Colorado Springs Military Newspaper Group

Schriever Sentinel

2 SOPS athletes tackle wilderness challenge

Captain Joseph Reveteriano, 1st Lt. Caitlyn Diffley, Capt. Stephen Toth and Airman 1st Class Cory Marion completed the five-event Wilderness Challenge in 8 hours, 38 minutes to claim sixth place out of 54 all-military teams.

Captain Joseph Reveteriano, 1st Lt. Caitlyn Diffley, Capt. Stephen Toth and Airman 1st Class Cory Marion completed the five-event Wilderness Challenge in 8 hours, 38 minutes to claim sixth place out of 54 all-military teams.

By Scott Prater

Schriever Sentinel

Airman 1st Class Cory Marion had no idea how he and his 2nd Space Operation Squadron teammates might fare at the Wilderness Challenge adventure race. In the span of a month, he watched as two of his teammates went down with ankle injuries, one… two days before the Fayetteville, W.Va. competition.

An inexperienced team, battling against 54 other military teams in five outdoors events, with two of its four members hobbled by injuries didn’t seem so promising.

His expectations for success took a further blow after two events, when the team suffered a devastating setback beyond their control.

But in an awesome display of courage and tenacity, the 2nd SOPS team recovered and went on to earn sixth place overall in the two-day event Oct. 4-6 in a time of 8 hours, 38 minutes, bringing a trophy and second place among Air Force teams back to Schriever.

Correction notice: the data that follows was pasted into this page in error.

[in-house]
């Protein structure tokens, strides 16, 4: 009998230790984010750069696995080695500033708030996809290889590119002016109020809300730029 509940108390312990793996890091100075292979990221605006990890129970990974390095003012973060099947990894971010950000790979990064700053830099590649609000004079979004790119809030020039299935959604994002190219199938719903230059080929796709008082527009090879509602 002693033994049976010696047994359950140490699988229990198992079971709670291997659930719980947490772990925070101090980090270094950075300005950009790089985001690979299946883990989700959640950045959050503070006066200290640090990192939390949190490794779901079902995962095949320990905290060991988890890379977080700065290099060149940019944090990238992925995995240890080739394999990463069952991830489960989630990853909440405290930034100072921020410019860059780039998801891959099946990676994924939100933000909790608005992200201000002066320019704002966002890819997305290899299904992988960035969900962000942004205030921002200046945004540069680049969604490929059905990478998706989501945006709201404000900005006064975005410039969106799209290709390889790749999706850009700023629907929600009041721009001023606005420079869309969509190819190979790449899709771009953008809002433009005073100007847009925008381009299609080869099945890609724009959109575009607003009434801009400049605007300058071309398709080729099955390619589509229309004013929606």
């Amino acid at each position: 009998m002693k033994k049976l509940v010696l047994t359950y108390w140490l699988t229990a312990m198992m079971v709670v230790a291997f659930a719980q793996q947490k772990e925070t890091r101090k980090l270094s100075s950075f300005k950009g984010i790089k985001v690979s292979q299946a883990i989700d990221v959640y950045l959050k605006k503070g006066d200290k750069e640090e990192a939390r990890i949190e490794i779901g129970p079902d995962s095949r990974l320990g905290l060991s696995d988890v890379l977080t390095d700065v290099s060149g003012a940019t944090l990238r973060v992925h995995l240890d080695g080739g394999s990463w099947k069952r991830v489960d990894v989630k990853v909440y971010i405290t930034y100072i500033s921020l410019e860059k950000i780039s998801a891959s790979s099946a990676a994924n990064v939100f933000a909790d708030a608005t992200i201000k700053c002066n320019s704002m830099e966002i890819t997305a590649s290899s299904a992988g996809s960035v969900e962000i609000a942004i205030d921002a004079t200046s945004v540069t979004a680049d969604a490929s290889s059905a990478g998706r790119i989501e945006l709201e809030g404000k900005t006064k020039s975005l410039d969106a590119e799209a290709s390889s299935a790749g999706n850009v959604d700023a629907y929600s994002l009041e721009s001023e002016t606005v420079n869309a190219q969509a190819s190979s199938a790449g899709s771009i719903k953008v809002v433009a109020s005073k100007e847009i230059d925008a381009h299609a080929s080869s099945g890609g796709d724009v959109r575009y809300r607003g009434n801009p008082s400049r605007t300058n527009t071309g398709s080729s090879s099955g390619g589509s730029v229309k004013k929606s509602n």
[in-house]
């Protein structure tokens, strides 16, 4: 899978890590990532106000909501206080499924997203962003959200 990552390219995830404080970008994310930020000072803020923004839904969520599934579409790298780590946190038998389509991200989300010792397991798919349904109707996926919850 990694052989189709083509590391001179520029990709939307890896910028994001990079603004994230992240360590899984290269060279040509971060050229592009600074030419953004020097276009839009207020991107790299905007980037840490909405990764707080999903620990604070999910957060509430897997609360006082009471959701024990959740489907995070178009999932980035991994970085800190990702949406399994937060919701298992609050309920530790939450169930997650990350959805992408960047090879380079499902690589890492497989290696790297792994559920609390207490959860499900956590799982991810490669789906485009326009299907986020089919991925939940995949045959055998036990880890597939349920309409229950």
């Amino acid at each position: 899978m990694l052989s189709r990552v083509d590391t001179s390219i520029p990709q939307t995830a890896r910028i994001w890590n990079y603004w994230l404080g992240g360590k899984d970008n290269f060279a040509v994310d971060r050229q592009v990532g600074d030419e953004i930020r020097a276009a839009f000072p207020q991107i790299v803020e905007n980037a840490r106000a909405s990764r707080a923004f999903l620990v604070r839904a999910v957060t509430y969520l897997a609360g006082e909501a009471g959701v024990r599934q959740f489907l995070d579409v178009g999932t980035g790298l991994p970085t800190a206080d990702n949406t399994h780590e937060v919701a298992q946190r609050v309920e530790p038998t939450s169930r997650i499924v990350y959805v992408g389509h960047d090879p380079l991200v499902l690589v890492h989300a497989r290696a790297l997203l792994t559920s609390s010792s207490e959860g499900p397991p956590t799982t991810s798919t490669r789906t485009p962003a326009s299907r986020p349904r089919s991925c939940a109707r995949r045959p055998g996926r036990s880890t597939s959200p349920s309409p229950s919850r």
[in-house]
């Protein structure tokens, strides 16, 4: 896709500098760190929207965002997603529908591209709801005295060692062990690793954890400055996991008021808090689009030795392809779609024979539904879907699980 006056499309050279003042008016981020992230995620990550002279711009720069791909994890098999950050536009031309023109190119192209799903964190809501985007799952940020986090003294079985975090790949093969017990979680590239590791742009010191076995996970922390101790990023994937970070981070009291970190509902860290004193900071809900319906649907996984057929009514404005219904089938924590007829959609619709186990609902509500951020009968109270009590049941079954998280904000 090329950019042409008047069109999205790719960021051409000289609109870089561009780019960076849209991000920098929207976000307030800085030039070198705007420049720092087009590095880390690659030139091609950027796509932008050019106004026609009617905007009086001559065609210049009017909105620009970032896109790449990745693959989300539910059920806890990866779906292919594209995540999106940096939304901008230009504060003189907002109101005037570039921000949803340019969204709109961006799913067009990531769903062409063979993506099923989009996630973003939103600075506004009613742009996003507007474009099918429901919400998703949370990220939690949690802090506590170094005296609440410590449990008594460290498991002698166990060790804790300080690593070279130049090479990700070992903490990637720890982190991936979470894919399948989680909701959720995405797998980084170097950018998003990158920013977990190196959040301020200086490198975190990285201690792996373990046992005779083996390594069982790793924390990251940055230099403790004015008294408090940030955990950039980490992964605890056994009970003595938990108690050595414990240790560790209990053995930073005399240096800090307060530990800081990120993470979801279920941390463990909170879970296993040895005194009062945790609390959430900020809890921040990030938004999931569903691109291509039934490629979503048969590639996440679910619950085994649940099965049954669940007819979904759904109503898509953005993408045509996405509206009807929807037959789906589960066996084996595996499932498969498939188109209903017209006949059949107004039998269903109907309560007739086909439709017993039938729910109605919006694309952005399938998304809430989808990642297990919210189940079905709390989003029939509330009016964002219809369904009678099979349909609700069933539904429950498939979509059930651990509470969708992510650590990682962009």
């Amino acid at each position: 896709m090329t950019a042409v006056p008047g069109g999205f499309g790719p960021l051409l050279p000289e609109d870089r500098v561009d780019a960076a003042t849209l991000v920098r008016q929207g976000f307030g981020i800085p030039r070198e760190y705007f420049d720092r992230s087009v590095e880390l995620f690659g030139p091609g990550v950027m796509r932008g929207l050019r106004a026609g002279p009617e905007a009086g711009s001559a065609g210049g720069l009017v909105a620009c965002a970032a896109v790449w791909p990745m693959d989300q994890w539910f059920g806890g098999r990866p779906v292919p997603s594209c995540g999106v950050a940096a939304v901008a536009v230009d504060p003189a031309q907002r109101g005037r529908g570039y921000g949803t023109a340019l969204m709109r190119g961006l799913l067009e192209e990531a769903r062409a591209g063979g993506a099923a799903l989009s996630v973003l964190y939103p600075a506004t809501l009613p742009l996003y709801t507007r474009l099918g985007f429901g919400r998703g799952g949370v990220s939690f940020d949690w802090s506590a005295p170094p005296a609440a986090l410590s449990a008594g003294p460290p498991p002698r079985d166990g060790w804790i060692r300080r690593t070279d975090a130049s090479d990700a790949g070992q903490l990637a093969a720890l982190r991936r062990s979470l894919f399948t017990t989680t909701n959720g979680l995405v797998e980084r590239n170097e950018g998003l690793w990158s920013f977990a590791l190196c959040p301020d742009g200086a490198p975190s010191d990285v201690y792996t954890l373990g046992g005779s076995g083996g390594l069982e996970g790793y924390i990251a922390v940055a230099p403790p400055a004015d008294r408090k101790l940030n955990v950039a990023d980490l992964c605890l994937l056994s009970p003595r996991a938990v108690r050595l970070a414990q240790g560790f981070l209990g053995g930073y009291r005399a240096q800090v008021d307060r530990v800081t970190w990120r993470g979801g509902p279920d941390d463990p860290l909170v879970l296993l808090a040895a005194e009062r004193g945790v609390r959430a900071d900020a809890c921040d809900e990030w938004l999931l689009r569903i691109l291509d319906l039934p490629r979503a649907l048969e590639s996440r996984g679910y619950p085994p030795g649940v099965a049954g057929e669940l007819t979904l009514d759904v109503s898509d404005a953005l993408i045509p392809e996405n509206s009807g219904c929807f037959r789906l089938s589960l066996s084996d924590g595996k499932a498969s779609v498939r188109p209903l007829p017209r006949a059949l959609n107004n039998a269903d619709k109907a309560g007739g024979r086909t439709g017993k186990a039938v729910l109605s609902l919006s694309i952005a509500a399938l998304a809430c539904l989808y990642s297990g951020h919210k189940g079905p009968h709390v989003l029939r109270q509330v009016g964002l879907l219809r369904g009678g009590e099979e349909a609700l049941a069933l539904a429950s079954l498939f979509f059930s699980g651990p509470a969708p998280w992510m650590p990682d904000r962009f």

Airman Marion, the team’s most experienced adventure racer, heard about the all-military Wilderness Challenge this past spring. He then informed Capt. Joseph Reveteriano, who jumped on board almost immediately. Together they recruited Capt. Stephen Toth and 1st Lt. Caitlyn Diffley.

With the team complete they gained permission from 2nd SOPS commander Lt. Col Deanna Burt, made their travel plans and began training.

For this particular adventure race, teams would compete in five events: an 8-kilometer trail run followed by a 12-mile river rafting adventure on day one. On day two, teams would start by traversing a 15-mile mountain bike course, kayak for seven miles and finish with a 15-mile hike.

They are all accomplished athletes, but Airman Marion and Captain Reveteriano were the only two who had competed at adventure racing. So there was orientation to go over and training in both mountain biking and river rafting.